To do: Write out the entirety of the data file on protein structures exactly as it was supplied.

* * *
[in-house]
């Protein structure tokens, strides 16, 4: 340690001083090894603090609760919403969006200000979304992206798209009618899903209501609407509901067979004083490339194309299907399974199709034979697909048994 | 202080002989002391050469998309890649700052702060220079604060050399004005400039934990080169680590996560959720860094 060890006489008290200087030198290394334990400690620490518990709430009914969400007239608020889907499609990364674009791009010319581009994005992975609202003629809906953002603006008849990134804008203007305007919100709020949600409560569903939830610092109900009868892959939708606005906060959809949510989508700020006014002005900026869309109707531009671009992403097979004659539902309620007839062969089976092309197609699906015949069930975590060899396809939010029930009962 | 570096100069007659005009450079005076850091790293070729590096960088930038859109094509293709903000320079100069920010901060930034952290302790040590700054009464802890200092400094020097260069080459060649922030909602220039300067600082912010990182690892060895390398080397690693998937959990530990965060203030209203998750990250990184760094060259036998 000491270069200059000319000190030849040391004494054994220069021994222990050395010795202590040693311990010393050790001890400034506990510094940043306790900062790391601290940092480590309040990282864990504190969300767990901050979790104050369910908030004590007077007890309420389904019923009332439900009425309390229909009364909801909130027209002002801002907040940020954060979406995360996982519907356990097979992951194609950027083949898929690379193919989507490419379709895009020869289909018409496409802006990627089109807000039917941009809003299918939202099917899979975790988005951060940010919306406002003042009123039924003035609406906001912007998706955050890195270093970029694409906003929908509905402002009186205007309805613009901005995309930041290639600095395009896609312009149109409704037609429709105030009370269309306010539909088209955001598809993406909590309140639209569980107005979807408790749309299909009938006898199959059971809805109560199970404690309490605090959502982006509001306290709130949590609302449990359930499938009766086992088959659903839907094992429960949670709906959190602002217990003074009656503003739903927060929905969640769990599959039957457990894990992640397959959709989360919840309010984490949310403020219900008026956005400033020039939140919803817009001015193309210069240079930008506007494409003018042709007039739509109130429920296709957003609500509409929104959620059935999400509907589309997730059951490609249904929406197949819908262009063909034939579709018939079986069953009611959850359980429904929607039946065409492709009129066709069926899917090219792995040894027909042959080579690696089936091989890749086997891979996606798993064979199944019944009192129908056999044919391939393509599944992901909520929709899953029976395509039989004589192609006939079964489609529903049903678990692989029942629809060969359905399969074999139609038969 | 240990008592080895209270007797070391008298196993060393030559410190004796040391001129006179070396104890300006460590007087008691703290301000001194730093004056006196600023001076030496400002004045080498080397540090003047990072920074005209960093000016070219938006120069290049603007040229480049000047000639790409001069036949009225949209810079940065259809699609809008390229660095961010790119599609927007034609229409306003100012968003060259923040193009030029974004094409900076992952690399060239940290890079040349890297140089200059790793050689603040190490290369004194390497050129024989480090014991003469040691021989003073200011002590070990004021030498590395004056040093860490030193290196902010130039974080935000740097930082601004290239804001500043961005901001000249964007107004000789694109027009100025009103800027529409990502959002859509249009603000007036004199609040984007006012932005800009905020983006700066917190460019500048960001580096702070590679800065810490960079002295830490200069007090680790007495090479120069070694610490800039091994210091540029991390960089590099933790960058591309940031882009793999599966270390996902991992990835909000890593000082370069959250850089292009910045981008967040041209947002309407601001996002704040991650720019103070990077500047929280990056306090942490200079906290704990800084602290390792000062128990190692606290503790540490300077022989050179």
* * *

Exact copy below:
[in-house]
């Protein structure tokens, strides 16, 4: 340690001083090894603090609760919403969006200000979304992206798209009618899903209501609407509901067979004083490339194309299907399974199709034979697909048994 | 202080002989002391050469998309890649700052702060220079604060050399004005400039934990080169680590996560959720860094 060890006489008290200087030198290394334990400690620490518990709430009914969400007239608020889907499609990364674009791009010319581009994005992975609202003629809906953002603006008849990134804008203007305007919100709020949600409560569903939830610092109900009868892959939708606005906060959809949510989508700020006014002005900026869309109707531009671009992403097979004659539902309620007839062969089976092309197609699906015949069930975590060899396809939010029930009962 | 570096100069007659005009450079005076850091790293070729590096960088930038859109094509293709903000320079100069920010901060930034952290302790040590700054009464802890200092400094020097260069080459060649922030909602220039300067600082912010990182690892060895390398080397690693998937959990530990965060203030209203998750990250990184760094060259036998 000491270069200059000319000190030849040391004494054994220069021994222990050395010795202590040693311990010393050790001890400034506990510094940043306790900062790391601290940092480590309040990282864990504190969300767990901050979790104050369910908030004590007077007890309420389904019923009332439900009425309390229909009364909801909130027209002002801002907040940020954060979406995360996982519907356990097979992951194609950027083949898929690379193919989507490419379709895009020869289909018409496409802006990627089109807000039917941009809003299918939202099917899979975790988005951060940010919306406002003042009123039924003035609406906001912007998706955050890195270093970029694409906003929908509905402002009186205007309805613009901005995309930041290639600095395009896609312009149109409704037609429709105030009370269309306010539909088209955001598809993406909590309140639209569980107005979807408790749309299909009938006898199959059971809805109560199970404690309490605090959502982006509001306290709130949590609302449990359930499938009766086992088959659903839907094992429960949670709906959190602002217990003074009656503003739903927060929905969640769990599959039957457990894990992640397959959709989360919840309010984490949310403020219900008026956005400033020039939140919803817009001015193309210069240079930008506007494409003018042709007039739509109130429920296709957003609500509409929104959620059935999400509907589309997730059951490609249904929406197949819908262009063909034939579709018939079986069953009611959850359980429904929607039946065409492709009129066709069926899917090219792995040894027909042959080579690696089936091989890749086997891979996606798993064979199944019944009192129908056999044919391939393509599944992901909520929709899953029976395509039989004589192609006939079964489609529903049903678990692989029942629809060969359905399969074999139609038969 | 240990008592080895209270007797070391008298196993060393030559410190004796040391001129006179070396104890300006460590007087008691703290301000001194730093004056006196600023001076030496400002004045080498080397540090003047990072920074005209960093000016070219938006120069290049603007040229480049000047000639790409001069036949009225949209810079940065259809699609809008390229660095961010790119599609927007034609229409306003100012968003060259923040193009030029974004094409900076992952690399060239940290890079040349890297140089200059790793050689603040190490290369004194390497050129024989480090014991003469040691021989003073200011002590070990004021030498590395004056040093860490030193290196902010130039974080935000740097930082601004290239804001500043961005901001000249964007107004000789694109027009100025009103800027529409990502959002859509249009603000007036004199609040984007006012932005800009905020983006700066917190460019500048960001580096702070590679800065810490960079002295830490200069007090680790007495090479120069070694610490800039091994210091540029991390960089590099933790960058591309940031882009793999599966270390996902991992990835909000890593000082370069959250850089292009910045981008967040041209947002309407601001996002704040991650720019103070990077500047929280990056306090942490200079906290704990800084602290390792000062128990190692606290503790540490300077022989050179």